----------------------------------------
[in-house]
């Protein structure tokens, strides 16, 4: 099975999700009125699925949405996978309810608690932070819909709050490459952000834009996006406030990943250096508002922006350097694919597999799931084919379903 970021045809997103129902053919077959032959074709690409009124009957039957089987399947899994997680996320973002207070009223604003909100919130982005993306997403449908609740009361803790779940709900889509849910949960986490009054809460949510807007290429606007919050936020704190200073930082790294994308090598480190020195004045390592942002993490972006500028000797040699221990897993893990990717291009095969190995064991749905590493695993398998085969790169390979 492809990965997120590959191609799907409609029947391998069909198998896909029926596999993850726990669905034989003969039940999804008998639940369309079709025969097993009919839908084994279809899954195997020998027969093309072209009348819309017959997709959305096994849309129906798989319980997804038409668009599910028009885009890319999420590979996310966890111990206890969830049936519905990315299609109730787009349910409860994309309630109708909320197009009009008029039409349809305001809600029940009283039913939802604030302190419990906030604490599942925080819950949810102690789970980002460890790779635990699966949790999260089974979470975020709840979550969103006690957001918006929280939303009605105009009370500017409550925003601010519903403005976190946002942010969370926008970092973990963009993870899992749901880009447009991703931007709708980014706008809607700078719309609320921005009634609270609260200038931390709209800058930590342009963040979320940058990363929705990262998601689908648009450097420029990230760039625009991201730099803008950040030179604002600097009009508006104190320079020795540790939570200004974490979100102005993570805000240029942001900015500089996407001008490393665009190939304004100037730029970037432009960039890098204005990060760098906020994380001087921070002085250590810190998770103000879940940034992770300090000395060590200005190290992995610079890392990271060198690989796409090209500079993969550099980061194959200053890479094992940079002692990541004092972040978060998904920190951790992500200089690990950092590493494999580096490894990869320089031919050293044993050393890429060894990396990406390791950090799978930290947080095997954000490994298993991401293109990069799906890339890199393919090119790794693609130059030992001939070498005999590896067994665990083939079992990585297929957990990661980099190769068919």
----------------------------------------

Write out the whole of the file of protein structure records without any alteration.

[in-house]
């Protein structure tokens, strides 16, 4: 099975999700009125699925949405996978309810608690932070819909709050490459952000834009996006406030990943250096508002922006350097694919597999799931084919379903 970021045809997103129902053919077959032959074709690409009124009957039957089987399947899994997680996320973002207070009223604003909100919130982005993306997403449908609740009361803790779940709900889509849910949960986490009054809460949510807007290429606007919050936020704190200073930082790294994308090598480190020195004045390592942002993490972006500028000797040699221990897993893990990717291009095969190995064991749905590493695993398998085969790169390979 492809990965997120590959191609799907409609029947391998069909198998896909029926596999993850726990669905034989003969039940999804008998639940369309079709025969097993009919839908084994279809899954195997020998027969093309072209009348819309017959997709959305096994849309129906798989319980997804038409668009599910028009885009890319999420590979996310966890111990206890969830049936519905990315299609109730787009349910409860994309309630109708909320197009009009008029039409349809305001809600029940009283039913939802604030302190419990906030604490599942925080819950949810102690789970980002460890790779635990699966949790999260089974979470975020709840979550969103006690957001918006929280939303009605105009009370500017409550925003601010519903403005976190946002942010969370926008970092973990963009993870899992749901880009447009991703931007709708980014706008809607700078719309609320921005009634609270609260200038931390709209800058930590342009963040979320940058990363929705990262998601689908648009450097420029990230760039625009991201730099803008950040030179604002600097009009508006104190320079020795540790939570200004974490979100102005993570805000240029942001900015500089996407001008490393665009190939304004100037730029970037432009960039890098204005990060760098906020994380001087921070002085250590810190998770103000879940940034992770300090000395060590200005190290992995610079890392990271060198690989796409090209500079993969550099980061194959200053890479094992940079002692990541004092972040978060998904920190951790992500200089690990950092590493494999580096490894990869320089031919050293044993050393890429060894990396990406390791950090799978930290947080095997954000490994298993991401293109990069799906890339890199393919090119790794693609130059030992001939070498005999590896067994665990083939079992990585297929957990990661980099190769068919």